Mike Storms was walking among the crowded shelves of the New Jersey Goodwill facility where he works when something yellow and faded caught his eye.
He paused and pulled from the thrift-store jumble a framed sheet of newsprint, dense columns of tiny text topped by a small engraving of a dismembered snake.
The Pennsylvania Journal and Weekly Advertiser, it read. The date? Dec. 28, 1774.
It had been sitting there for months, ignored or dismissed as a worthless reproduction. But Storms, a vintage watch collector and self-described “lover of old things,” was intrigued.
If it really was an 18th century newspaper, he loved thinking of the craftsmanship that went into hand setting all that type, the clunky screw press that would have produced it, one inky broadsheet at a time.
And the three holes he saw punched in the center fold made him think the paper had once been bound with other editions, something not likely with a cheap copy.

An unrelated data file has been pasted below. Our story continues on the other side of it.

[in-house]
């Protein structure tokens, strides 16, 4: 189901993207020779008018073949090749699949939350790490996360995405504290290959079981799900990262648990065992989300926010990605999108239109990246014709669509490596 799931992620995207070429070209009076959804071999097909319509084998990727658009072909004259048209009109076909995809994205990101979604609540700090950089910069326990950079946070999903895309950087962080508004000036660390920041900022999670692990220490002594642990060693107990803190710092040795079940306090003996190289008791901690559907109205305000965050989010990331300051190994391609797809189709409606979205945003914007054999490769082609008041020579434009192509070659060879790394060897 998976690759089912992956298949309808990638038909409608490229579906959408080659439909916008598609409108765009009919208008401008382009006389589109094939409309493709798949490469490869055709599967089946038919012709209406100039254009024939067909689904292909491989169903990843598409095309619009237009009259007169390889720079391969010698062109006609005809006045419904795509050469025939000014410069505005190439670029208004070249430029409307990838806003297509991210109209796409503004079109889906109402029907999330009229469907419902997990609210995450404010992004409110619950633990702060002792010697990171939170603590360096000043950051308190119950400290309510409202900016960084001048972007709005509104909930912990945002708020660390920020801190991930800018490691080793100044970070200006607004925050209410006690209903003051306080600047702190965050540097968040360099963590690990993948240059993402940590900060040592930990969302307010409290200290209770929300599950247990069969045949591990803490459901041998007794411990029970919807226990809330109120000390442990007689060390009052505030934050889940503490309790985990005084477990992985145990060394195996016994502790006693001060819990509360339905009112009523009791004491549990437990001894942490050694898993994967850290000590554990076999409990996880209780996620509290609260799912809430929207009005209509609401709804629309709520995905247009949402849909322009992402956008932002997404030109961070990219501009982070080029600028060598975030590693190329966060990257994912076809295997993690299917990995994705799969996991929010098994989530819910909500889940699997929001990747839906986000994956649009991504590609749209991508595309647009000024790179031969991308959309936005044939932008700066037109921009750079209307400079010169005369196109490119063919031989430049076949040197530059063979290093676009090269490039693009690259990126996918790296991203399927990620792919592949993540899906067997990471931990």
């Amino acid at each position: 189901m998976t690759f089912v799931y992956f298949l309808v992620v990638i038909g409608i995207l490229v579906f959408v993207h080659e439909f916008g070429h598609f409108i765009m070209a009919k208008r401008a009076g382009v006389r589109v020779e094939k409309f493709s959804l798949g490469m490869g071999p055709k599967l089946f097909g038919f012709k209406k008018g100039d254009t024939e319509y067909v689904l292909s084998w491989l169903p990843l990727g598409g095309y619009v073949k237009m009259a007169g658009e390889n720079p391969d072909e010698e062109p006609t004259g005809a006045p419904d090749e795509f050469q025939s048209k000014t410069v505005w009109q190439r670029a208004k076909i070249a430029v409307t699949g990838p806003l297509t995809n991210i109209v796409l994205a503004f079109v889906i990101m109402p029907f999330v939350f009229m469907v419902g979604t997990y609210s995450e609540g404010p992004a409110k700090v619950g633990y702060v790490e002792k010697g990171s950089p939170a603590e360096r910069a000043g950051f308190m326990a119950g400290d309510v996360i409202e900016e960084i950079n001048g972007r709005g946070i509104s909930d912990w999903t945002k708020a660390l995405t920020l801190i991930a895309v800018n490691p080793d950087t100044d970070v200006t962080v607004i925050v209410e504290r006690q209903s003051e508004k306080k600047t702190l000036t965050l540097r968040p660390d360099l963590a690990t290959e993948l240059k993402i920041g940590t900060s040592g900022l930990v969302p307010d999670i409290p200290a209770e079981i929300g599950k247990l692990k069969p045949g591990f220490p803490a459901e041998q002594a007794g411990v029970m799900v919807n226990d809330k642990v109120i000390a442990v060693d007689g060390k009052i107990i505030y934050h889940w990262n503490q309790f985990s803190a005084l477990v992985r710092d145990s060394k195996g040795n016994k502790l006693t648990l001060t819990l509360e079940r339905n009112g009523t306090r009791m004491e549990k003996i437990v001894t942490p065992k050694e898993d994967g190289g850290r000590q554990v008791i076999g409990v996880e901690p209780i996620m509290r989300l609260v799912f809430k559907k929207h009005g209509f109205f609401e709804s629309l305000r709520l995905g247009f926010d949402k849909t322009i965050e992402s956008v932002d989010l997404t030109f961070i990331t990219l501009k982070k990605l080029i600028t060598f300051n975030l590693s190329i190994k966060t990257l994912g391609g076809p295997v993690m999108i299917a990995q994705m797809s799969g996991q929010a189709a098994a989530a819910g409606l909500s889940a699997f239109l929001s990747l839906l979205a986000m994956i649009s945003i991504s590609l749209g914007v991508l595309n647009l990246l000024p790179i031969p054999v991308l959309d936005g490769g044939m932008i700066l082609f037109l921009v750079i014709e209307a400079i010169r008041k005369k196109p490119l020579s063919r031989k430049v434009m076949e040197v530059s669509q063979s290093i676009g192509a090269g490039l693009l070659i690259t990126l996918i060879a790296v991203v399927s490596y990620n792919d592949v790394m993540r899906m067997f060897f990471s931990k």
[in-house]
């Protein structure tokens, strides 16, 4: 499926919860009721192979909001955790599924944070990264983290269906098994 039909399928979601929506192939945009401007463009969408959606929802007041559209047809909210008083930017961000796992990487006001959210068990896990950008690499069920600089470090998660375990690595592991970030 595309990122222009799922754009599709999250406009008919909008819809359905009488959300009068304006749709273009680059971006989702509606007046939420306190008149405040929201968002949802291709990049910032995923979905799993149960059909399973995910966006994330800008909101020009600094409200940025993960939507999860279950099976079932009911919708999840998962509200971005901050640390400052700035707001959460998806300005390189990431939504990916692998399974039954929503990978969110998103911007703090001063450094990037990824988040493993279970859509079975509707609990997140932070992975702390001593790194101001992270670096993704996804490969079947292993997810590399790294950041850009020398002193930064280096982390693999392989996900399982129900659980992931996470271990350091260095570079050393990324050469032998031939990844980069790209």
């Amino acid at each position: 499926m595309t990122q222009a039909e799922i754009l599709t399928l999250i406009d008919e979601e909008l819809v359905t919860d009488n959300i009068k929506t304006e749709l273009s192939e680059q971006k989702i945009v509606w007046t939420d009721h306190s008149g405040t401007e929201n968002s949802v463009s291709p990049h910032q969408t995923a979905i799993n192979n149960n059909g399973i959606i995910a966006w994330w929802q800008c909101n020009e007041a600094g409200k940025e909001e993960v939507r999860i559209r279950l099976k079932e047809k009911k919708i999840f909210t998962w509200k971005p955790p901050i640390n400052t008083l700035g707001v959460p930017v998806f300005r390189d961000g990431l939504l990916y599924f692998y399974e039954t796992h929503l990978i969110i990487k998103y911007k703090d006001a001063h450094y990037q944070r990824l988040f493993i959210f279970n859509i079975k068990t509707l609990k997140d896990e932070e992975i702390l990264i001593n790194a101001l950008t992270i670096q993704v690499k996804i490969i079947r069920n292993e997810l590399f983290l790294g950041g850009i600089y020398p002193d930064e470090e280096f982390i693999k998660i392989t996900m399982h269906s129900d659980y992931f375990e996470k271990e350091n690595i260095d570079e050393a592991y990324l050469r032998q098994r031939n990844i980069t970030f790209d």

“I went to my boss and said ‘Look, do you mind if I research this a little more,” Storms said.
The boss said yes and was glad she did. It took Storms only a few minutes of Googling “Unite or Die masthead” to learn that such an edition of the paper, if genuine, could fetch upwards $18,000 on the collector’s market. And it took only few weeks to confirm that Goodwill had indeed lucked into one of only four known existing copies of that day’s edition of the paper, still perfectly readable 244 years after it rolled-or rather, was peeled-off the press.
“The fact that it survived is just amazing” said Storms.
How and when the paper – which is bound on both sides by glass – arrived at a Goodwill collection point in Woodbury, N.J., is unknown.
Storms contacted Timothy Hughes, a rare newspaper dealer in Williamsport, Pa., who has two editions of the same paper for sale, for $15,500 and $18,500 respectively. He was surprised to realize that the Goodwill was on to something similar.
“We get a lot of calls about historic newspapers, and I’m usually skeptical,” Hughes said. “I’ve been dealing newspapers for 42 years, and we’ve probably had five or six pop up with that particular snake engraving. But this was the real thing.”